The other type is identified on page ix -- "Class E Airspace Areas Designated as an Extension to a Class C Surface Area" and on page x -- "Class E Airspace Areas Designated as an Extension to a Class D or Class E Surface Area". On page E-141 we find the shorter heading "Class E Airspace Areas Designated as an Extension", followed by the descriptive sentence "The Class E airspace areas listed below consist of airspace extending upward from the surface designated as an extension to a Class C surface area." Similar language is repeated on page E-156 in regard to extensions to Class E airspace areas. When one reads the actual individual airspace descriptions, it is clear that none of these Class-E-to-surface airspace areas actually surrounds the airport whose approaches it protects. Nowhere in these parts of JO 7400 do we find the phrase "designated for an airport".

And what is the precise language of FAR 103.17?

"No person may operate an ultralight vehicle within Class A, Class B, Class C, or Class D airspace or within the lateral boundaries of the surface area of Class E airspace designated for an airport unless that person has prior authorization from the ATC facility having jurisdiction over that airspace."

The casual reader of FAR 103.17 and FAR 107.41 might wonder whether the phrase "designated for an airport" really has any significance. Is this phrase really meant to distinguish the type of class-E-to-surface airspace that surrounds an airport whose instrument approaches it protects, from the type that is merely an "extension" that abuts up against the airspace of the airport whose instrument approaches it protects?

In the light of the precise language of Order JO 7400 as noted above, the answer has to be an unambiguous "yes"-- and that is exactly what the FAA found in the January 10 2018 Memorandum.

The phrase "surface area" in FAR 103.17 and FAR 107.41 could be said to be a "loaded" phrase as well. Does this mean "designated as a Surface Area", as used in FAA Order JO 7400 for the title of the section that describes the type of Class-E-to-surface airspace that actually surrounds the airspace whose approaches it protects? Or are we just noting that the bottom of the airspace happens to be in contact in the ground? Regardless of which interpretation we choose, the inclusion of the phrase "designated for an airport" is enough to leave no doubt as to which type of Class-E-to-surface airspace FAR 103.17 and FAR 107.41 are referring to.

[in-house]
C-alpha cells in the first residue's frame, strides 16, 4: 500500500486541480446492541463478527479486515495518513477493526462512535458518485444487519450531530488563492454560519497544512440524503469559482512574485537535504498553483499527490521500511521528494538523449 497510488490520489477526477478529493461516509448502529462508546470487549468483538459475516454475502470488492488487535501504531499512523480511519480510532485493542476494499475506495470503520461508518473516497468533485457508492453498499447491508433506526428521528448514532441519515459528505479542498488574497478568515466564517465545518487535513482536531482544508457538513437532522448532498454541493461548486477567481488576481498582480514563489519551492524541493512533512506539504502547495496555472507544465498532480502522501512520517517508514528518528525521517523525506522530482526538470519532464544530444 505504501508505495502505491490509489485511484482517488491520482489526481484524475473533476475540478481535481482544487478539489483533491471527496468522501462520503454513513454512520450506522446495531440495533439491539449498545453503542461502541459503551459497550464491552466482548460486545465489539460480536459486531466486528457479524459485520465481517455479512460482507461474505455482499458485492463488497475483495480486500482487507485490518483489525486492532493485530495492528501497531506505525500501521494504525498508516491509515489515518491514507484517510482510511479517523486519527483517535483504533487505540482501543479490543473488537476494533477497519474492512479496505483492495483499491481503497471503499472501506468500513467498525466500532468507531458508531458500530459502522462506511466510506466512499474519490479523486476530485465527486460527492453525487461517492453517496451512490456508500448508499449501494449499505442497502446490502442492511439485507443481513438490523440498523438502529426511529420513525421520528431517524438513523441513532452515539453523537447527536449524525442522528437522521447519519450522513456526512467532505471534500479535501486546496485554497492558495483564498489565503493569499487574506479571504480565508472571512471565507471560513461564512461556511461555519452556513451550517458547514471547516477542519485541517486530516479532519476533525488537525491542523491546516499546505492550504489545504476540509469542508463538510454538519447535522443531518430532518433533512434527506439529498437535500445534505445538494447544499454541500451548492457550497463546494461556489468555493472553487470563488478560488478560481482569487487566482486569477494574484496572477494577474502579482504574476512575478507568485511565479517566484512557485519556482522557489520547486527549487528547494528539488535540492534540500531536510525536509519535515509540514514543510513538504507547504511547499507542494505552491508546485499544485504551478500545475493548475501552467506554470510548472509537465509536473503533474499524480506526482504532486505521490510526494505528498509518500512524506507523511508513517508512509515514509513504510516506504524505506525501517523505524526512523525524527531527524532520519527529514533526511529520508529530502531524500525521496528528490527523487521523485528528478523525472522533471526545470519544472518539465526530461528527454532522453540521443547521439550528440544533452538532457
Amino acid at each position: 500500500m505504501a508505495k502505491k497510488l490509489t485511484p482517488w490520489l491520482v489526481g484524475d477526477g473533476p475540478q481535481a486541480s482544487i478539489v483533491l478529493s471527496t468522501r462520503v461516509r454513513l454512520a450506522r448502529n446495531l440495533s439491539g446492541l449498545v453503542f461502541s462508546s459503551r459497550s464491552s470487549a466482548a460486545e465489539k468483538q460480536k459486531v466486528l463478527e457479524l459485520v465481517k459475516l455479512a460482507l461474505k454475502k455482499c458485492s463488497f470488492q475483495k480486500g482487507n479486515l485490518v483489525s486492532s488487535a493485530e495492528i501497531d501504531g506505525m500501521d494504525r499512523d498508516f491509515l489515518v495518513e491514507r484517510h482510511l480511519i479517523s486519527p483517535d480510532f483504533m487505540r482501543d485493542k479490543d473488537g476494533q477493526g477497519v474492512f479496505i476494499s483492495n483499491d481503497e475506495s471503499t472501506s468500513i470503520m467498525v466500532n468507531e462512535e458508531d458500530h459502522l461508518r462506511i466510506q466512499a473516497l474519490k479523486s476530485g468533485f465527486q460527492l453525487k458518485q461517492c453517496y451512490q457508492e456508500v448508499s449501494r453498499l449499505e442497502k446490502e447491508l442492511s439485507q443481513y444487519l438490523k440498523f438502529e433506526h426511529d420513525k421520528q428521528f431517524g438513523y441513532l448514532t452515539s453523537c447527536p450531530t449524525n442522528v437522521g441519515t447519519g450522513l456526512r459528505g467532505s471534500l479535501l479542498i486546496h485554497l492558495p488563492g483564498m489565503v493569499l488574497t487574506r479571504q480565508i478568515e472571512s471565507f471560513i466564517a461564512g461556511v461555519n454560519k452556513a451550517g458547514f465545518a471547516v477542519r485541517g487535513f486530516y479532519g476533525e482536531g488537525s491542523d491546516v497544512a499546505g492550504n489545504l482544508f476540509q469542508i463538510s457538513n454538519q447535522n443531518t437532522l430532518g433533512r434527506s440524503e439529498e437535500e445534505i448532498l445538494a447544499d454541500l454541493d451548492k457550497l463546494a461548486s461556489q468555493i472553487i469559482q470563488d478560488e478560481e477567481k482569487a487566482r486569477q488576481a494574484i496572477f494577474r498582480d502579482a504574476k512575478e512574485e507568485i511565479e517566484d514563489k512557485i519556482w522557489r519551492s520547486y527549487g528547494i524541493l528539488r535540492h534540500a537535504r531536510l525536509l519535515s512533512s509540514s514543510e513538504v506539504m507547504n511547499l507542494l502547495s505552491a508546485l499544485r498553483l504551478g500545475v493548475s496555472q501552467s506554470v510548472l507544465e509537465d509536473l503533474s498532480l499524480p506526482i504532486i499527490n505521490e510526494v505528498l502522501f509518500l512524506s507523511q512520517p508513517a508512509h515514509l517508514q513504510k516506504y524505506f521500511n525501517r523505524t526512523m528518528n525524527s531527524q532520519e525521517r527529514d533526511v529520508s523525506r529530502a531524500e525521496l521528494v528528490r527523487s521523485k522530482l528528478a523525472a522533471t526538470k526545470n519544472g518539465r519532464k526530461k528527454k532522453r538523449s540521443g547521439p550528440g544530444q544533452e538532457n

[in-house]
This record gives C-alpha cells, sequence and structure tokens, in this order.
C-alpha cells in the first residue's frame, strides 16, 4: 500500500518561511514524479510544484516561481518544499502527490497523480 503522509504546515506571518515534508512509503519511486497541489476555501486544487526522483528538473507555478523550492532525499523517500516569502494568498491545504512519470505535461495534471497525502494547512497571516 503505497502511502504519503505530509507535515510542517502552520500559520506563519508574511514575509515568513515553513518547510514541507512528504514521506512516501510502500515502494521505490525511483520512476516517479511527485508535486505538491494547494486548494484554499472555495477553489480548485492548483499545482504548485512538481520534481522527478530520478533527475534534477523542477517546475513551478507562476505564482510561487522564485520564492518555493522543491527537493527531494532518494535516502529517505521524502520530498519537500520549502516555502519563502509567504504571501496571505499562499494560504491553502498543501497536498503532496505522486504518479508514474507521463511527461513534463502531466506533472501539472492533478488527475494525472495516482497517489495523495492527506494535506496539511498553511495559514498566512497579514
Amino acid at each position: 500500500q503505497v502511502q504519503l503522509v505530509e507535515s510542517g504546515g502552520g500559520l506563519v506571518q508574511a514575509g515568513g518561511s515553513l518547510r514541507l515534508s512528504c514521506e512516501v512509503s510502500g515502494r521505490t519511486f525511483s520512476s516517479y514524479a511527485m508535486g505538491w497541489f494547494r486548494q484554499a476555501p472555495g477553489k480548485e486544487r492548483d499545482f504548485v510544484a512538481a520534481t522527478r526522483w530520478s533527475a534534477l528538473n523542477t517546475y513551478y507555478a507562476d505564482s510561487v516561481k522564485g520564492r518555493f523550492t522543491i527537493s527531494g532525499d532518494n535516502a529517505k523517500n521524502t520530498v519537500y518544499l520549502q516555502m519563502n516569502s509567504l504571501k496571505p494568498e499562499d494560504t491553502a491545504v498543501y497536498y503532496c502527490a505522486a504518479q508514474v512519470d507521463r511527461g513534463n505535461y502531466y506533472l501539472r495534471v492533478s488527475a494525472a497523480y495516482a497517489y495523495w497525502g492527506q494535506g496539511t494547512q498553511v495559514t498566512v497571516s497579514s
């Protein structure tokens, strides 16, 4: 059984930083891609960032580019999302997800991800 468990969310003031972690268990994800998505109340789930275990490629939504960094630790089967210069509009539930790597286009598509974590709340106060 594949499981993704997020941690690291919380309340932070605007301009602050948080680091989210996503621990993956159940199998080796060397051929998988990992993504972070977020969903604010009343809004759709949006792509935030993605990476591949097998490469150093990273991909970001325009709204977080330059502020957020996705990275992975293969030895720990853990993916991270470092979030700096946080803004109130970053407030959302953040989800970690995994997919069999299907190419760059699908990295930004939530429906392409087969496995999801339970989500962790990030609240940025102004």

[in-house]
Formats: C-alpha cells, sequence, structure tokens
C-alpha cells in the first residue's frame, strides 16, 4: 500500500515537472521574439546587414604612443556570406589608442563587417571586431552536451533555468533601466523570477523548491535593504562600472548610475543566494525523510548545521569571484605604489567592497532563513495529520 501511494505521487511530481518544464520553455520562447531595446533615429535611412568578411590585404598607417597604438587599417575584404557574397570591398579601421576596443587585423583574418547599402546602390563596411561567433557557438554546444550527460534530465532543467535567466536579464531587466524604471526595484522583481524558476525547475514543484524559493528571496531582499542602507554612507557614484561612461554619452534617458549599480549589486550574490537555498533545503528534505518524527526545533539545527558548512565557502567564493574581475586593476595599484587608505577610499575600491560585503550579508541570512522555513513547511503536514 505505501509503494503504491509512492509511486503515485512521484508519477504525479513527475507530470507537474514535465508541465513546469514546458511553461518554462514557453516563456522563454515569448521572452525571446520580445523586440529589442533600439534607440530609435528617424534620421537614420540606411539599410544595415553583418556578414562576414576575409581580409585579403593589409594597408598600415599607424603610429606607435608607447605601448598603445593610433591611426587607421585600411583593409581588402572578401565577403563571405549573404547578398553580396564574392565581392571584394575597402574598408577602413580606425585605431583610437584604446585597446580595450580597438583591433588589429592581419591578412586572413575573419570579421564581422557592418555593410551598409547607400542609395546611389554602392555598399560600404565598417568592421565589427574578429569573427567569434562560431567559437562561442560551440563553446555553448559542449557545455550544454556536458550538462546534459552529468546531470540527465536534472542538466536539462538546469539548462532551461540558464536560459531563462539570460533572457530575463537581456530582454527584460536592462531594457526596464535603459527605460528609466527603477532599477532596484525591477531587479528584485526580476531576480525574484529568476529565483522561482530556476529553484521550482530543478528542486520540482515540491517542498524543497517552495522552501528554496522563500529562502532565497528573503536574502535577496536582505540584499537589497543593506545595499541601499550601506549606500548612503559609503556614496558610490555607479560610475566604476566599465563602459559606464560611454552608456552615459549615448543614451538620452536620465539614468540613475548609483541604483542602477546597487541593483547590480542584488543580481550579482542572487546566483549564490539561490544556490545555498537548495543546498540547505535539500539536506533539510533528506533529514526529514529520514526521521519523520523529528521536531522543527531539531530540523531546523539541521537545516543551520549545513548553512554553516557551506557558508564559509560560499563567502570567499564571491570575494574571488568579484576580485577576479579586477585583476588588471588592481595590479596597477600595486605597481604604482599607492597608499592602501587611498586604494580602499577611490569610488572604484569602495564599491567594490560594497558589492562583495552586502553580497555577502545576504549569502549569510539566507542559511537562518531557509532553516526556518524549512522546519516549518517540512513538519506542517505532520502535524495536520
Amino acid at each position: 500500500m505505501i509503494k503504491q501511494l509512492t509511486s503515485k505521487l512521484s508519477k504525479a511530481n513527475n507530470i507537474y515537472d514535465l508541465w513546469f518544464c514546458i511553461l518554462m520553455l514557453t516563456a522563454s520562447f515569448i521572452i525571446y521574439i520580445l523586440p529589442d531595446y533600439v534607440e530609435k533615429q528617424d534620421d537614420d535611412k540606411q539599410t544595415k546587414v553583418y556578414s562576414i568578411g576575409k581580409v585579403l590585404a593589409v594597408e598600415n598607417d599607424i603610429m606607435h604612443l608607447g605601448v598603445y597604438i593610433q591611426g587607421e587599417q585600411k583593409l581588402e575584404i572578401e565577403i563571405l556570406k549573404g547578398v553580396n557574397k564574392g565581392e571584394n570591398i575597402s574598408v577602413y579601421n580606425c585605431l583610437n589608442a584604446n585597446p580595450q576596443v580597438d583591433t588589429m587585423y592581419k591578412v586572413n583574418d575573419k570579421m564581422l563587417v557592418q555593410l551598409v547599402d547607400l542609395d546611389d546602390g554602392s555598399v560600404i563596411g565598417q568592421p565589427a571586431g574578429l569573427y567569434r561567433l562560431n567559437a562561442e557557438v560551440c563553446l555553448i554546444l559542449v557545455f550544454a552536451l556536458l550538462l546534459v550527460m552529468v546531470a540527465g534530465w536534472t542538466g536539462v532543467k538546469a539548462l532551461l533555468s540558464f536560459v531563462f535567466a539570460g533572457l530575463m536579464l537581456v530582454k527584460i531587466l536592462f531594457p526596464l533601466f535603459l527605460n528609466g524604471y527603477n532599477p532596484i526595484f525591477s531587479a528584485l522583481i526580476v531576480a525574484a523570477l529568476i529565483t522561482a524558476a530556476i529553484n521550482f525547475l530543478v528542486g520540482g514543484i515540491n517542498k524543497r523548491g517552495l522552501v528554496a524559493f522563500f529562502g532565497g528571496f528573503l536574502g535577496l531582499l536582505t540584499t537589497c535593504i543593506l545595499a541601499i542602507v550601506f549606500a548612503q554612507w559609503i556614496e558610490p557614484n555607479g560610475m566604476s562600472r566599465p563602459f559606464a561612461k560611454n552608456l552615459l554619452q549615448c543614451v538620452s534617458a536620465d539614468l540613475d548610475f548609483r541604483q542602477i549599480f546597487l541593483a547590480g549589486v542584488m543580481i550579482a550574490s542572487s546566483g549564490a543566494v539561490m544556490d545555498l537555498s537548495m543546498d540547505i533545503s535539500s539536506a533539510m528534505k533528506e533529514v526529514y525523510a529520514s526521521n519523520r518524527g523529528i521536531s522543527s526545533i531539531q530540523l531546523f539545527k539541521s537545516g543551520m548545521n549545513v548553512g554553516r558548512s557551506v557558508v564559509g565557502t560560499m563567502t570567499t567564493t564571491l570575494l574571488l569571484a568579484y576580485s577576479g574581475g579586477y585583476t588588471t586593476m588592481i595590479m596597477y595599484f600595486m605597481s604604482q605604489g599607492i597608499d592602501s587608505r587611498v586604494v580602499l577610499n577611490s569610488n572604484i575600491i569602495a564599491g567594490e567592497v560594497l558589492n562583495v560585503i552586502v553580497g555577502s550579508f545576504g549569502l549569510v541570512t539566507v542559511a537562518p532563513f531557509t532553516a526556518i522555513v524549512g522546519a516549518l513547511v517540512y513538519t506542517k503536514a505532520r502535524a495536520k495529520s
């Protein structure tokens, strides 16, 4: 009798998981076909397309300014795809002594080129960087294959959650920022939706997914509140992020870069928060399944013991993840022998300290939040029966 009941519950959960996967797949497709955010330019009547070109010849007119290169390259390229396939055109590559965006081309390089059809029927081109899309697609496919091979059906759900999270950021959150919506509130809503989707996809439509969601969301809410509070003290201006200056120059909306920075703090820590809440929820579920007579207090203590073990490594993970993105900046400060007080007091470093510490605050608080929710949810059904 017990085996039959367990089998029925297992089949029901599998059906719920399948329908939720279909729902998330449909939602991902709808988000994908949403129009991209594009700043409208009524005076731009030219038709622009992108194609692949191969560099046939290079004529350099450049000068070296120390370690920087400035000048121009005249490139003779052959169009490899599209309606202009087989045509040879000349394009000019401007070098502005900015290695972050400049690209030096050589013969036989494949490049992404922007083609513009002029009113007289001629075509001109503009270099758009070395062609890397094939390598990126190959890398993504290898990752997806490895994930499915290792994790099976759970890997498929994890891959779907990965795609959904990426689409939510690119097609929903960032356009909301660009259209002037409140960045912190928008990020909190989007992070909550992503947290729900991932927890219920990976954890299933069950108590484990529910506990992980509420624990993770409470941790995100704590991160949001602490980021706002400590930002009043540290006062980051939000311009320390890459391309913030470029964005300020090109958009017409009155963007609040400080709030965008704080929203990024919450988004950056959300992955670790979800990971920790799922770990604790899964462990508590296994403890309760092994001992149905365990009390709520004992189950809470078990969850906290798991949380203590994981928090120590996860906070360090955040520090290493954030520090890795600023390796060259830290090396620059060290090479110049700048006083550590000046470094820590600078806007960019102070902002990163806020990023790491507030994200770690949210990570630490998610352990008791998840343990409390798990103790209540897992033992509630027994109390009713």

It's also worth taking a look at the AIM (Aeronautical Information Manual).

The AIM uses the phrases "designated for an airport", "surface area", and "surface area designated for an airport" ONLY in relation to the type of Class-E-to-surface airspace that surrounds the airport whose instrument approaches it protects, and NOT in relation to Class-E-to-surface "extensions".

Specifically:

Page 3-2-9

e. Functions of Class E Airspace. Class E airspace may be designated for the following purposes:

  1. Surface area designated for an airport where a control tower is not in operation. Class E surface areas extend upward from the surface to a designated altitude, or to the adjacent or overlying controlled airspace. The airspace will be configured to contain all instrument procedures.

(a) To qualify for a Class E surface area, the airport must have weather observation...

(b) A Class E surface area may also be designated to accommodate part-time operations at a Class C or Class D airspace location (for example, those periods when the control tower is not in operation).

  1. Extension

  2. Extension to a surface area. Class E airspace may be designated as extensions to Class B, Class C, Class D, and Class E surface areas. Class E airspace extensions begin at the surface and extend up to the overlying controlled airspace. The extensions provide controlled airspace to contain standard instrument approach procedures without imposing a communications requirement on pilots operating under VFR. Surface area arrival extensions become part of the surface area and are in effect during the same times as the surface area.

That very last sentence does seem to create some ambiguity. Bear in mind that the AIM is not a legal document in the sense that the FAR/CFR is. Stating that the surface arrival extensions "become part of the surface area" does not necessarily mean that all regulations applying to the "Surface area designated for an airport" also apply to the Class-E-to-surface airspaces "designated as extensions to Class B, Class C, Class D, and Class E surface areas". Certainly the FAA didn't see it that way when issuing the January 10 2018 Memorandum.